Breaking News
More () »

Portland's Leading Local News: Weather, Traffic, Sports and more | Portland, Oregon | KGW.com

‘We hope it’s a lifeline': Food bank feeds Santiam Canyon wildfire survivors faced with hunger

The community, devastated by September's wildfires, relies on a small local food bank as it works to rebuild. You can help through the KGW Great Food Drive.

MILL CITY, Ore — 2020 has been a whirlwind for everyone, but for communities hit by Oregon's wildfires last fall, it’s been a one-two punch of devastation. Through so much loss and pain, we’ve also seen the power of community and the resilience of spirit.

That is what you’ll find in those working to fill hungry bellies at the Mill City Gates Community Assistance Center.

“It swept through Gates and everything was just totally gone,” Susann Heller-Tuers said. 

The flames were put out months ago, but the burn scars in the Santiam Canyon go beyond the trees.

“You can’t understand how devastating it is until you actually look at it, and you see it,” Heller-Tuers said. “I mean, it looks like you’re in a war zone.”

Heller-Tuers saw the community she grew up in, the community she loves, reduced to rubble. The devastating wildfires left a mangled graveyard of businesses, homes and livelihoods.

“It’s one of those things that, I think, until you’ve lived through it, you can’t imagine what it’s like,” she said.

Heller-Tuers was grateful her house was still standing after the evacuation, but her home, the canyon, was changed.  

RELATED: Students in Santiam Canyon head back to in-person learning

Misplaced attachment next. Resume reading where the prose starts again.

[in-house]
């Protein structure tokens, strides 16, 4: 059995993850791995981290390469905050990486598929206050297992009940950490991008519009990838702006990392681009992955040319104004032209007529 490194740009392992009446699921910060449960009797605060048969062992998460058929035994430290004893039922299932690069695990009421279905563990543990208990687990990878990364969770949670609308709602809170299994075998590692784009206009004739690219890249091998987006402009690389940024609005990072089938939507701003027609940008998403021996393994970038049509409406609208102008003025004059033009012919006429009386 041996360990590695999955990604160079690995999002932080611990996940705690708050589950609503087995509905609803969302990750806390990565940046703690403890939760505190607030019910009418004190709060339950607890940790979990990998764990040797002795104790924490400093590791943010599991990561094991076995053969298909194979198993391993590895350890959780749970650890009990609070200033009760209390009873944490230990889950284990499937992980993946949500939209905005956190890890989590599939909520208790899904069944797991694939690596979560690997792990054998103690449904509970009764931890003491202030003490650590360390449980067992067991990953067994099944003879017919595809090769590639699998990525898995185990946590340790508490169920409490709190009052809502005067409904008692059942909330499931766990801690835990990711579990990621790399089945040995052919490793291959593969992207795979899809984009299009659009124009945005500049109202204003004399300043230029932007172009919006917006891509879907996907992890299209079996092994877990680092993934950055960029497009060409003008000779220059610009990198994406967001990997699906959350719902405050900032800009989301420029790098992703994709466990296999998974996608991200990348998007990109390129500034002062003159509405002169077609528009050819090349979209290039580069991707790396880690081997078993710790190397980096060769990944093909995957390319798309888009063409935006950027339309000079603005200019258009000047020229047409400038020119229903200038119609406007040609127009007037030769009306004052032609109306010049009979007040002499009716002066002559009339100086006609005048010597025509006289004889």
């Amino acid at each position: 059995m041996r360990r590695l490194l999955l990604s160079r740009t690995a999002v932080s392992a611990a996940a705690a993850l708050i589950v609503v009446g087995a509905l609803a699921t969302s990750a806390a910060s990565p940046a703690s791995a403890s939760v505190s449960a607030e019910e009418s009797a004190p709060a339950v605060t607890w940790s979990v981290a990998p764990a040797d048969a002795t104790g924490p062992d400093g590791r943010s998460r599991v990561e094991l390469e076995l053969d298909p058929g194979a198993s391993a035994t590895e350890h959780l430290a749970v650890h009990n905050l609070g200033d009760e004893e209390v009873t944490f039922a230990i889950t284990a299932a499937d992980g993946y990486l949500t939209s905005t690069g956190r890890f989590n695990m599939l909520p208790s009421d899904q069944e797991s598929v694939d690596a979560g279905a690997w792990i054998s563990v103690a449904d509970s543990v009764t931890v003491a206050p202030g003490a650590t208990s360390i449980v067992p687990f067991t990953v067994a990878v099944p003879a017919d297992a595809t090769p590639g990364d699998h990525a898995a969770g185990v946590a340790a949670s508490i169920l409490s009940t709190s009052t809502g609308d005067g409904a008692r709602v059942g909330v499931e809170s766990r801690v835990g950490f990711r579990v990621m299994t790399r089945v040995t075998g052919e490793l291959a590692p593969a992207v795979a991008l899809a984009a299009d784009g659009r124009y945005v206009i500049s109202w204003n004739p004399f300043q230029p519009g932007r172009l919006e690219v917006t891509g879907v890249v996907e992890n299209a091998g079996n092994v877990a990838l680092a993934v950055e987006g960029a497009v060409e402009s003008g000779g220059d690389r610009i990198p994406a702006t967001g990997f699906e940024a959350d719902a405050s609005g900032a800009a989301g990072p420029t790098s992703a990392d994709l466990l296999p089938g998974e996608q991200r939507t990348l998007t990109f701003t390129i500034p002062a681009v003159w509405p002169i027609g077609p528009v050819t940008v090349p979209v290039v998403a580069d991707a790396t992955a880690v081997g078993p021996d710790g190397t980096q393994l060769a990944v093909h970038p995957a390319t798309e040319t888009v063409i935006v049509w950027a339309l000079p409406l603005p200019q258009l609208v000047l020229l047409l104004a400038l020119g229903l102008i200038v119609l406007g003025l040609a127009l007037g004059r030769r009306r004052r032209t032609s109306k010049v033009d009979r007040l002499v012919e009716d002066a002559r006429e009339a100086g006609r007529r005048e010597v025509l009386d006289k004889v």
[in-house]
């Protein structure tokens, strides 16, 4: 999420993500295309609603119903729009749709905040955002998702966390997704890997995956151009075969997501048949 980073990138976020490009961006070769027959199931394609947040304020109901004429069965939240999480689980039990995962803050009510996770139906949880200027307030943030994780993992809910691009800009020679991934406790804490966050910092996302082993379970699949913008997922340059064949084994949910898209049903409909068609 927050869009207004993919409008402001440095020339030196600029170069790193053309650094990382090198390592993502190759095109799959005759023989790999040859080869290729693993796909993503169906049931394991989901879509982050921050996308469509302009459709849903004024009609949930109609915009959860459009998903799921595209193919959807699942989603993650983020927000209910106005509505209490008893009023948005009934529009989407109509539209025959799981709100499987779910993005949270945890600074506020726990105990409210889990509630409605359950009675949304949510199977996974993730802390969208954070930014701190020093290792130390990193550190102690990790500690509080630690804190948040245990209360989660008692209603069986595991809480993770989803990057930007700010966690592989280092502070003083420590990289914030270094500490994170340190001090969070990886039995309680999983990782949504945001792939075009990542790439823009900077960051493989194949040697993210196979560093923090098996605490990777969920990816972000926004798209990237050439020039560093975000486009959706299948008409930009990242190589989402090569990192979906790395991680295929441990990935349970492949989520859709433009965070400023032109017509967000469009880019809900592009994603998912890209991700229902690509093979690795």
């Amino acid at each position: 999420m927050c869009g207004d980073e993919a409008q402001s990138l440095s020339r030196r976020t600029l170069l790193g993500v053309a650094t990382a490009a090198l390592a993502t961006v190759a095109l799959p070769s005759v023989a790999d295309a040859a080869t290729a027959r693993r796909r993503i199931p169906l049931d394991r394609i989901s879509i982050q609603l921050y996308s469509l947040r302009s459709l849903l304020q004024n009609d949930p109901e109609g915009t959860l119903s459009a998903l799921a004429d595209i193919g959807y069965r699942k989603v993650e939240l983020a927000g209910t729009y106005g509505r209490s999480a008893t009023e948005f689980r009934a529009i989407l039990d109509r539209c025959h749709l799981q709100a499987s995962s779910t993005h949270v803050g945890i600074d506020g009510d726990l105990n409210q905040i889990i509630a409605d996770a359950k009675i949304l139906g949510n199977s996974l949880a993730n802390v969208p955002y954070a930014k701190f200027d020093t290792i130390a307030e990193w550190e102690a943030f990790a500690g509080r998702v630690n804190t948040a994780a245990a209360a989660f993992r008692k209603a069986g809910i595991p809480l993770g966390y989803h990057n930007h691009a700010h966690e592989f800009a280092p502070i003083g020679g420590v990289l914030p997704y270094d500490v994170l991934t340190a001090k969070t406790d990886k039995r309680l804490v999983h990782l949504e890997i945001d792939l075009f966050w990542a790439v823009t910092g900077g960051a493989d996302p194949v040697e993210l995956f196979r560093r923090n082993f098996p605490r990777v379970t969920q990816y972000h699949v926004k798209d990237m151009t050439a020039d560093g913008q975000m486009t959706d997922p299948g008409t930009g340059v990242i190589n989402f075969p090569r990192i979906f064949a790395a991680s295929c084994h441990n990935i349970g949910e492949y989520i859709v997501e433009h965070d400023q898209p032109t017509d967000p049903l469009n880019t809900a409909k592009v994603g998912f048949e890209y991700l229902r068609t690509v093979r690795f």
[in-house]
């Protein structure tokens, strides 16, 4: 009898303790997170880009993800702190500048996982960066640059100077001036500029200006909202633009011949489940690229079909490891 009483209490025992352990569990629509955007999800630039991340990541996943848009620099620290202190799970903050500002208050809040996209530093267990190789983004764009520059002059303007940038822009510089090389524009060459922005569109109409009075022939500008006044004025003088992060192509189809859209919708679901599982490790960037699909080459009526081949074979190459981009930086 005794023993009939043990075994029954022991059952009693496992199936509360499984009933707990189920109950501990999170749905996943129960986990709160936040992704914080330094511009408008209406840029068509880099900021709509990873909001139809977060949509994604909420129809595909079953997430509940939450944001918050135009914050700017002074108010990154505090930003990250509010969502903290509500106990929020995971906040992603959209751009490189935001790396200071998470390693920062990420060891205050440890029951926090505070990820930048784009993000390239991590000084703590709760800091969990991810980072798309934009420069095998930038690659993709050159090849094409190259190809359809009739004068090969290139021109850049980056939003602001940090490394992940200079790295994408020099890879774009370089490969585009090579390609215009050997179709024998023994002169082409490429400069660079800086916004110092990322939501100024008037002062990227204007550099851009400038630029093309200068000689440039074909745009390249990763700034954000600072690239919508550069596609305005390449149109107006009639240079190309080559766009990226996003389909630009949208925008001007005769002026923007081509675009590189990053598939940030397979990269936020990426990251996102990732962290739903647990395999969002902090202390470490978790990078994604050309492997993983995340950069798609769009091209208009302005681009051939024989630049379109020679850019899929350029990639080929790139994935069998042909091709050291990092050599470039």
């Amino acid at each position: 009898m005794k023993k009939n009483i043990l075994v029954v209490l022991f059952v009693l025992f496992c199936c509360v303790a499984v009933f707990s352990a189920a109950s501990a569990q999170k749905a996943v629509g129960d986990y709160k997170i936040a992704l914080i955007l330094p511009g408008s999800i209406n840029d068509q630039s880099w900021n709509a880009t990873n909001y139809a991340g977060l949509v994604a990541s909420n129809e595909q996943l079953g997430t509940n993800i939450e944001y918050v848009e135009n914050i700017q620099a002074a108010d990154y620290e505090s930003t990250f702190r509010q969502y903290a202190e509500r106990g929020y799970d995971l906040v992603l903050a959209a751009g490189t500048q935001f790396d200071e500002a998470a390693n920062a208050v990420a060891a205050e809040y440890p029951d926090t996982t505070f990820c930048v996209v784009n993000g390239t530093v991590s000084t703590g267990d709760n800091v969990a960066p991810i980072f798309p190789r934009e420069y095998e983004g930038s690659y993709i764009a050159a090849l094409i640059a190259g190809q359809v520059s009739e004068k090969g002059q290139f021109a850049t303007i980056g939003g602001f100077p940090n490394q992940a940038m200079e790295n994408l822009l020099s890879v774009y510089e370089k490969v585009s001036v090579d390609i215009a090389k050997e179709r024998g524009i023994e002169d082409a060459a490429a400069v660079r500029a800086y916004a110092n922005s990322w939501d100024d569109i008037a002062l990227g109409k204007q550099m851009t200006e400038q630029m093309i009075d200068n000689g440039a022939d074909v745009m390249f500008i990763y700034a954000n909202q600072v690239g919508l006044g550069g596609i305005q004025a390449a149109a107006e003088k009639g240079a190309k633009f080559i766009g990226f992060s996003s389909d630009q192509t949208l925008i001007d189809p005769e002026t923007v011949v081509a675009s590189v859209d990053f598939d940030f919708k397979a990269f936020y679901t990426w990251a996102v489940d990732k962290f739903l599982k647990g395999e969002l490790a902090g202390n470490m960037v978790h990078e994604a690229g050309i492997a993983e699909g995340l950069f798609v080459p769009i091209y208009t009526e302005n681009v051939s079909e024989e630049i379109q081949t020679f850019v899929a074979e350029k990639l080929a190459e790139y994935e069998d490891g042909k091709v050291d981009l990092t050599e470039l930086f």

“Even now, you see all these empty lots and you see all of what’s left,” she said.  

Heller-Tuers is more than a community member. She’s a community advocate who works at the Mill City food bank.

“It’s technically the Mill City Gates Community Assistance Center, but everybody knows it as the food bank,” she said.

Everybody knows it, perhaps, because it’s so necessary.

Hunger has nearly doubled amidst the pandemic and wildfires in Oregon, according to Oregon State University research.

About half of the people in Heller-Tuers' community were displaced. Now, many are living in travel trailers, tents and makeshift shelters, waiting until they can rebuild.  

“They do not have a home. They do not have a place to live in that’s secure and safe and warm,” she said.

That’s where the food bank comes in.

“Well, we hope it’s a lifeline,” she said. “This is open to everyone who was evacuated. So, if you were in this canyon during the fire and you need food, that’s what we’re here for.”

All donations are needed in the canyon right now, but especially food.

RELATED: Oregon lawmakers hear wildfire survivors' stories

When her neighbors in need don’t have to worry about where their next meal will come from, Heller-Tuers says they can focus on the other basic needs of getting by.

“It’s going to be cold. You’re going to have to get more propane because we have people literally living in their car still,” she said.

Years ago, Heller-Tuers moved away from the canyon, but found her way back. The same goes for her husband. The two reconnected and sparked up a romance at the pantry. They’ve been married for five years now.

It’s that ability to come home, that return to home, Heller-Tuers hopes continues in her community.  

“I think, if you have your livelihood and you have a little extra, think about those people who have nothing. And those are the people we need to give to,” she said.

It’s not just the place Heller-Tuers loves; it’s also the community and the people. And right now, they need help.

“If we can’t give to those people, we’re going to lose them,” she said, “And those people are part of our community, and that’s what makes this canyon the way it is.”  

The Mill City Gates Community Assistance Center relies on donations to feed the community. They are one of the many local organizations benefiting from the KGW Great Food Drive

Click here to donate to the KGW Great Food Drive.